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Bill Nye: My, How Time Flies

Bill Nye: My, How Time Flies

Author: Bill Nye
Description:

In this tutorial, Bill Nye explains how you can use a piece of string and a noisemaker to demonstrate the doppler effect.

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Tutorial

My, How Time Flies

Listen to a car engine goes past you. Or better yet, listen to the sound of an ambulance siren as it goes by. The sound seems to change from high to low as it passes by you. In the 1800′s, an Austrian mathematician named Christian Doppler figured out why moving sounds change depending on the position of the listener. Here’s your chance to check out the “Doppler Effect” for yourself and see how time flies! My brother says he wants to start a rock group called Christian Doppler and The Effects.

What You Need:

1. a friend

2. two meter length of string

3. a digital watch with an alarm

What You Do:

1. Find an open space outside.

2. Tie the watchband to the end of the cord. Set off the alarm on the watch.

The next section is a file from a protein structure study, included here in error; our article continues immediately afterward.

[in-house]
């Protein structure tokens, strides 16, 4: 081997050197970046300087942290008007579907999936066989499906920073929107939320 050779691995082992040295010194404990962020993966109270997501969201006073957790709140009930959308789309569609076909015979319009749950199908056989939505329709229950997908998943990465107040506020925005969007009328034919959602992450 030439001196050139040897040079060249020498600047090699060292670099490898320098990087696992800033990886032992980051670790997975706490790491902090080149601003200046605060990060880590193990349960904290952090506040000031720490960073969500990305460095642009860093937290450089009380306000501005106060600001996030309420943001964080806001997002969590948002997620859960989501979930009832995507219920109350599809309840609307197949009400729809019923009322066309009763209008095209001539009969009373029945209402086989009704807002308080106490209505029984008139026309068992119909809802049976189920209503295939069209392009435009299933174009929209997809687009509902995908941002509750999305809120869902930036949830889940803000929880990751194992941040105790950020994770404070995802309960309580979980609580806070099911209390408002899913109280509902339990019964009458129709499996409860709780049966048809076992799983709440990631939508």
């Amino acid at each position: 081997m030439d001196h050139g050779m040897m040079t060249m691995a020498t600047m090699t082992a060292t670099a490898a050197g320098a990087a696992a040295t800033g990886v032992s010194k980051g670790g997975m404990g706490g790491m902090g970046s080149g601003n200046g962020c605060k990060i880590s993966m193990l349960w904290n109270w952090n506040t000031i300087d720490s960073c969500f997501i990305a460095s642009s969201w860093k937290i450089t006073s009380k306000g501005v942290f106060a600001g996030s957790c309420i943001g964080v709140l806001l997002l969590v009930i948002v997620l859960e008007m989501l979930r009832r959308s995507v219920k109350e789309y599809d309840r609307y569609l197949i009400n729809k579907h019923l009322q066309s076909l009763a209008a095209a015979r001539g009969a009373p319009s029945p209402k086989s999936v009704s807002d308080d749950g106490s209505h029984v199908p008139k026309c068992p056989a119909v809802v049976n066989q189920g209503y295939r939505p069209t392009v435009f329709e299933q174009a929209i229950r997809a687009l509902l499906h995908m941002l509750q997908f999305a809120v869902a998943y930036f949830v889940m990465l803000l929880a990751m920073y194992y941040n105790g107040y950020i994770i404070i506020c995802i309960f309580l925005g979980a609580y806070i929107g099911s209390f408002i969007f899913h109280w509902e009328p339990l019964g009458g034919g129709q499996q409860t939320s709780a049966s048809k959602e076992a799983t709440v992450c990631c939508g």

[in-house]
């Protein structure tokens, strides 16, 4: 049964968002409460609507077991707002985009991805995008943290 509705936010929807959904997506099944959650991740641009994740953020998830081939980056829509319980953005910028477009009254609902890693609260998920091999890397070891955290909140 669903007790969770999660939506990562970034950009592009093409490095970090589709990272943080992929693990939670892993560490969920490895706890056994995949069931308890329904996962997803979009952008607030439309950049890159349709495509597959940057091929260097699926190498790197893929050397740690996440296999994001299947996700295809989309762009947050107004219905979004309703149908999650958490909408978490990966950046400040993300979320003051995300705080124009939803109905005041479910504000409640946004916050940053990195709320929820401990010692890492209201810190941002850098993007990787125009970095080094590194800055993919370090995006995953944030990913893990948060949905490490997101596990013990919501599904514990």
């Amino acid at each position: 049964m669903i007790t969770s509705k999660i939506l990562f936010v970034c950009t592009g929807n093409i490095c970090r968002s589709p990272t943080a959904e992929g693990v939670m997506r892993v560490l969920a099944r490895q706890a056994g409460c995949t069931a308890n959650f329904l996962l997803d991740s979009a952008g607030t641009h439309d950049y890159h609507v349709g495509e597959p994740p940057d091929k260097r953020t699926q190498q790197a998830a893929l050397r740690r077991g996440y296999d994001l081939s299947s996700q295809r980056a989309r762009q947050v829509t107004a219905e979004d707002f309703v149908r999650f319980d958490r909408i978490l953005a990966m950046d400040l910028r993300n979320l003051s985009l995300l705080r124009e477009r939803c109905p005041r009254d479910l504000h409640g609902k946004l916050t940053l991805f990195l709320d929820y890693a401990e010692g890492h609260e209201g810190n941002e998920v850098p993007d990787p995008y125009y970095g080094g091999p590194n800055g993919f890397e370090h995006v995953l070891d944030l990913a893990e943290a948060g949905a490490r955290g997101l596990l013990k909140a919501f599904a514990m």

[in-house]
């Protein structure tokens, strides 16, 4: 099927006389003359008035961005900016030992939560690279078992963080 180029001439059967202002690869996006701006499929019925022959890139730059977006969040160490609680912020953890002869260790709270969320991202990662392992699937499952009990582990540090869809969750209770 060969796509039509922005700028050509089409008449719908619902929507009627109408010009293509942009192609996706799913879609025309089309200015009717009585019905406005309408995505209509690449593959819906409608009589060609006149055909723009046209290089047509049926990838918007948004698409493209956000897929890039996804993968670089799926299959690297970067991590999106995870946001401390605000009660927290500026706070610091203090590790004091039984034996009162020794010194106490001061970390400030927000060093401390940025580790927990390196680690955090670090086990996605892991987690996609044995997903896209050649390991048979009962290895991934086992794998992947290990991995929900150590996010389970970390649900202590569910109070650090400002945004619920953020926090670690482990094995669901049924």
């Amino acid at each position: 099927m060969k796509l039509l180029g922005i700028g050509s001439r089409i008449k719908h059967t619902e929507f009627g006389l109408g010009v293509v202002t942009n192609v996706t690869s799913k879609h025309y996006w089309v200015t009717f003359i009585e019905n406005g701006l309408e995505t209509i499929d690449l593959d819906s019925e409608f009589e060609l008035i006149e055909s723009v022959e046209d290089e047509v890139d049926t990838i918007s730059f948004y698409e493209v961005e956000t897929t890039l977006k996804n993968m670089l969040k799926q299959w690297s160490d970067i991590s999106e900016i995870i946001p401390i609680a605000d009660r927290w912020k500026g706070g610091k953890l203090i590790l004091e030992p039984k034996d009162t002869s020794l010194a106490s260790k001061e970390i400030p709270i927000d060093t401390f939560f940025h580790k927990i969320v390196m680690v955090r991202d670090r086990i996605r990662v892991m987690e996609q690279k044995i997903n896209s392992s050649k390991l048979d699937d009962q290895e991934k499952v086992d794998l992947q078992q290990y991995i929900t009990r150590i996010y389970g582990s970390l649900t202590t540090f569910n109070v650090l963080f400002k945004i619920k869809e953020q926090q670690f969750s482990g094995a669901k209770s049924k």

3. Have your friend hold the watch and walk away from you, with you holding the end of the string. Now, have her set the watch down and take a few more steps away from you. This way she’s farther from you than the watch.
4. Pull the watch back to you. When the alarm goes off, pull the string in to get it started, then whirl it around your head. Gradually let the string out until it’s at its full length.

5. What did you hear? What did you friend hear?

Muy Importante! Don’t let go of the whirling string — you’ll send the watch flying. Also, be careful not to whack yourself or your friend in the head.

6. Now switch places with your friend and repeat the whole thing. Do you hear anything different?

What’s Happening?

When you swing the watch around, the watch stays about the same distance from your ears all the time, so its sound waves reach your ears at the same time. But when you stand back as your friend whirls the watch around, the beeping watch moves away from you, then toward you. When the watch comes closer, the sound waves bunch together, so more waves get to your ear each second. This makes the pitch of the sound go up. As the watch swings away from you, the sound waves stretch out, making them sound lower in pitch. The speed of the sound waves is the same coming or going, but the frequency or pitch changes. You’re hearing the Doppler Effect.

My, How Time Flies

Here's the same Home Demo in convenient PDF form!

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